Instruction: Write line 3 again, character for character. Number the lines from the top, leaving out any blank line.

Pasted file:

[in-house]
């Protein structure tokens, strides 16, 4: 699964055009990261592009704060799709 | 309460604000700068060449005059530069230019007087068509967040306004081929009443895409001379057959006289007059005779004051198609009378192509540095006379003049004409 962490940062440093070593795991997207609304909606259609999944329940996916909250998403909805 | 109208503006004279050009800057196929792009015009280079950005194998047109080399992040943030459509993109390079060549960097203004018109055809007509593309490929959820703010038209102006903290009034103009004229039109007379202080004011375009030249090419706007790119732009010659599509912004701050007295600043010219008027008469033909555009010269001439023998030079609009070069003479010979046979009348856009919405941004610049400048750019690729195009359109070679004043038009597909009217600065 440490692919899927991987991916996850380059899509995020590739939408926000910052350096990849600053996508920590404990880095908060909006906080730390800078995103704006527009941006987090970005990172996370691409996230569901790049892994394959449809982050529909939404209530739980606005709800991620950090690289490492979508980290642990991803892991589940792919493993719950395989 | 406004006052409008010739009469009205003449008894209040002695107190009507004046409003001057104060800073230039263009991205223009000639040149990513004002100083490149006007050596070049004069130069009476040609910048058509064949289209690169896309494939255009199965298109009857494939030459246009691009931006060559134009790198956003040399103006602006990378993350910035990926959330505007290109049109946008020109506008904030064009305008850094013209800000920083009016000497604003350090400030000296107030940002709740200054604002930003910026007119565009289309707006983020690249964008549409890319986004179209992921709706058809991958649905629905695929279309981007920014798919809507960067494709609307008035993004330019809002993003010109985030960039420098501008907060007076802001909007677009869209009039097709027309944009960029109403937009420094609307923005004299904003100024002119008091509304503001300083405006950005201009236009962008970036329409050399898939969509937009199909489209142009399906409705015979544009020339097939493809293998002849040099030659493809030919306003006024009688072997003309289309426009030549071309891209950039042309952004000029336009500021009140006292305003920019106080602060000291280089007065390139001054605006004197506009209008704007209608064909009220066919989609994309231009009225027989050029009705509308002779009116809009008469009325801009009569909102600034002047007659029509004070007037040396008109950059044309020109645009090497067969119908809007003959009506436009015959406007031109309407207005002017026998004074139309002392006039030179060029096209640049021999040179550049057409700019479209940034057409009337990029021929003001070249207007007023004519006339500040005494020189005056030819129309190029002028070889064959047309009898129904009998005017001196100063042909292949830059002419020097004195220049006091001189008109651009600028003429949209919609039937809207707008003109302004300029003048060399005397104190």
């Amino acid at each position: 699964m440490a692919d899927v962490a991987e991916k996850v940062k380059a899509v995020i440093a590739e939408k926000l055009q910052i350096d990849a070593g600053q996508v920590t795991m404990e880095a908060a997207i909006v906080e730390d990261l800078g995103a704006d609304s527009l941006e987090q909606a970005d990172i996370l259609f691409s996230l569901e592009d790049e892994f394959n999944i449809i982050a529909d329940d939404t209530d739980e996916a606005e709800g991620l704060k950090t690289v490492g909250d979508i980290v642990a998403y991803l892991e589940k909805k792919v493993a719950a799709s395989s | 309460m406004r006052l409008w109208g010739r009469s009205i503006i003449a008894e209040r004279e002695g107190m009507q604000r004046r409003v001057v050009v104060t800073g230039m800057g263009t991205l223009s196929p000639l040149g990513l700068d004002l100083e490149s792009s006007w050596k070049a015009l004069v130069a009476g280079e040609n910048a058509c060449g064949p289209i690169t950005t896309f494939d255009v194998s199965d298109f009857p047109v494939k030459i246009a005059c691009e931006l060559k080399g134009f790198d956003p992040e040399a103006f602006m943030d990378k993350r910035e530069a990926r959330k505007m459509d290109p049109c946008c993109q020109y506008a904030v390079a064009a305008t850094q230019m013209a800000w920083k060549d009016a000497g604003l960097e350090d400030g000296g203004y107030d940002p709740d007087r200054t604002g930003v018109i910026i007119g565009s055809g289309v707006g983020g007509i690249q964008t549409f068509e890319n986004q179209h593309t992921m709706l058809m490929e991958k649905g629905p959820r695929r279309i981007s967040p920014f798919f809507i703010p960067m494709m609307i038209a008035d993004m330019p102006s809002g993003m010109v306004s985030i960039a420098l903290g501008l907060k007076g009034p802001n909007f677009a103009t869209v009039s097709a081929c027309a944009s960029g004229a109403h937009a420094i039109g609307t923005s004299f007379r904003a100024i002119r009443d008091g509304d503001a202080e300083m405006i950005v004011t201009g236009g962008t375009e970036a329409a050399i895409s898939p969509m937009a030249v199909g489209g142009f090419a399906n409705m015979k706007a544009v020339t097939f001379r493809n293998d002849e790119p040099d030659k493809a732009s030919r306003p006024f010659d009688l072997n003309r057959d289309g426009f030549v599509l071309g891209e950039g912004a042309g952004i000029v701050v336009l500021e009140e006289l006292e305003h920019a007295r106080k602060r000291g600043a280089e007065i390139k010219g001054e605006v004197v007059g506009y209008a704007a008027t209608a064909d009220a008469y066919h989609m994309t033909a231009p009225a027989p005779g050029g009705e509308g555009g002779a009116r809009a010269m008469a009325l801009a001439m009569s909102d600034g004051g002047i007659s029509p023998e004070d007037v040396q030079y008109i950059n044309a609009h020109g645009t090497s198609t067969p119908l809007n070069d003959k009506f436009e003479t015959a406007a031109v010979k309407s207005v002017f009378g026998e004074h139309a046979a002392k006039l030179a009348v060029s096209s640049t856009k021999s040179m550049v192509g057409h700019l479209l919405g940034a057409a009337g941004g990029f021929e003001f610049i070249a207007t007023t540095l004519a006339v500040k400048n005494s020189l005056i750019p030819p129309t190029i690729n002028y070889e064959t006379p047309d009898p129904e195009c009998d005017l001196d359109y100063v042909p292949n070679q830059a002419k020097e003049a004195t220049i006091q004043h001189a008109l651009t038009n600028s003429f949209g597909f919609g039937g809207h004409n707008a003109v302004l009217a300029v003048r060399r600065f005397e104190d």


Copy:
């Amino acid at each position: 699964m440490a692919d899927v962490a991987e991916k996850v940062k380059a899509v995020i440093a590739e939408k926000l055009q910052i350096d990849a070593g600053q996508v920590t795991m404990e880095a908060a997207i909006v906080e730390d990261l800078g995103a704006d609304s527009l941006e987090q909606a970005d990172i996370l259609f691409s996230l569901e592009d790049e892994f394959n999944i449809i982050a529909d329940d939404t209530d739980e996916a606005e709800g991620l704060k950090t690289v490492g909250d979508i980290v642990a998403y991803l892991e589940k909805k792919v493993a719950a799709s395989s | 309460m406004r006052l409008w109208g010739r009469s009205i503006i003449a008894e209040r004279e002695g107190m009507q604000r004046r409003v001057v050009v104060t800073g230039m800057g263009t991205l223009s196929p000639l040149g990513l700068d004002l100083e490149s792009s006007w050596k070049a015009l004069v130069a009476g280079e040609n910048a058509c060449g064949p289209i690169t950005t896309f494939d255009v194998s199965d298109f009857p047109v494939k030459i246009a005059c691009e931006l060559k080399g134009f790198d956003p992040e040399a103006f602006m943030d990378k993350r910035e530069a990926r959330k505007m459509d290109p049109c946008c993109q020109y506008a904030v390079a064009a305008t850094q230019m013209a800000w920083k060549d009016a000497g604003l960097e350090d400030g000296g203004y107030d940002p709740d007087r200054t604002g930003v018109i910026i007119g565009s055809g289309v707006g983020g007509i690249q964008t549409f068509e890319n986004q179209h593309t992921m709706l058809m490929e991958k649905g629905p959820r695929r279309i981007s967040p920014f798919f809507i703010p960067m494709m609307i038209a008035d993004m330019p102006s809002g993003m010109v306004s985030i960039a420098l903290g501008l907060k007076g009034p802001n909007f677009a103009t869209v009039s097709a081929c027309a944009s960029g004229a109403h937009a420094i039109g609307t923005s004299f007379r904003a100024i002119r009443d008091g509304d503001a202080e300083m405006i950005v004011t201009g236009g962008t375009e970036a329409a050399i895409s898939p969509m937009a030249v199909g489209g142009f090419a399906n409705m015979k706007a544009v020339t097939f001379r493809n293998d002849e790119p040099d030659k493809a732009s030919r306003p006024f010659d009688l072997n003309r057959d289309g426009f030549v599509l071309g891209e950039g912004a042309g952004i000029v701050v336009l500021e009140e006289l006292e305003h920019a007295r106080k602060r000291g600043a280089e007065i390139k010219g001054e605006v004197v007059g506009y209008a704007a008027t209608a064909d009220a008469y066919h989609m994309t033909a231009p009225a027989p005779g050029g009705e509308g555009g002779a009116r809009a010269m008469a009325l801009a001439m009569s909102d600034g004051g002047i007659s029509p023998e004070d007037v040396q030079y008109i950059n044309a609009h020109g645009t090497s198609t067969p119908l809007n070069d003959k009506f436009e003479t015959a406007a031109v010979k309407s207005v002017f009378g026998e004074h139309a046979a002392k006039l030179a009348v060029s096209s640049t856009k021999s040179m550049v192509g057409h700019l479209l919405g940034a057409a009337g941004g990029f021929e003001f610049i070249a207007t007023t540095l004519a006339v500040k400048n005494s020189l005056i750019p030819p129309t190029i690729n002028y070889e064959t006379p047309d009898p129904e195009c009998d005017l001196d359109y100063v042909p292949n070679q830059a002419k020097e003049a004195t220049i006091q004043h001189a008109l651009t038009n600028s003429f949209g597909f919609g039937g809207h004409n707008a003109v302004l009217a300029v003048r060399r600065f005397e104190d």